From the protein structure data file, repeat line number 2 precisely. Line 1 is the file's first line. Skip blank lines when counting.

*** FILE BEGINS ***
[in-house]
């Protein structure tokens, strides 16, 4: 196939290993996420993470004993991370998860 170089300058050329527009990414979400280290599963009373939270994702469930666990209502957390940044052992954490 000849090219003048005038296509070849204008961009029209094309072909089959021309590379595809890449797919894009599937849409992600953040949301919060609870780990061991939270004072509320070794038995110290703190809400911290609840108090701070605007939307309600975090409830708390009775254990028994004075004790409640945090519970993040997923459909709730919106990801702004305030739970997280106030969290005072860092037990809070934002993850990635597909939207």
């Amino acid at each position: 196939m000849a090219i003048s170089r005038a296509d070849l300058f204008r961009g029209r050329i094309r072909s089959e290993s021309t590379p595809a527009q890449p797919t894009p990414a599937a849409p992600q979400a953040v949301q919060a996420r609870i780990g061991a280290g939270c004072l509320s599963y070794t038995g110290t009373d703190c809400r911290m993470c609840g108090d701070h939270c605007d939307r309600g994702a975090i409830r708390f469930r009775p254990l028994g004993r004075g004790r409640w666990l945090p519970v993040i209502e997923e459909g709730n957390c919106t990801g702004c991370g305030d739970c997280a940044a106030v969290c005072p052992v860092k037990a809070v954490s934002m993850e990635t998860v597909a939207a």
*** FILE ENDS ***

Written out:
């Protein structure tokens, strides 16, 4: 196939290993996420993470004993991370998860 170089300058050329527009990414979400280290599963009373939270994702469930666990209502957390940044052992954490 000849090219003048005038296509070849204008961009029209094309072909089959021309590379595809890449797919894009599937849409992600953040949301919060609870780990061991939270004072509320070794038995110290703190809400911290609840108090701070605007939307309600975090409830708390009775254990028994004075004790409640945090519970993040997923459909709730919106990801702004305030739970997280106030969290005072860092037990809070934002993850990635597909939207």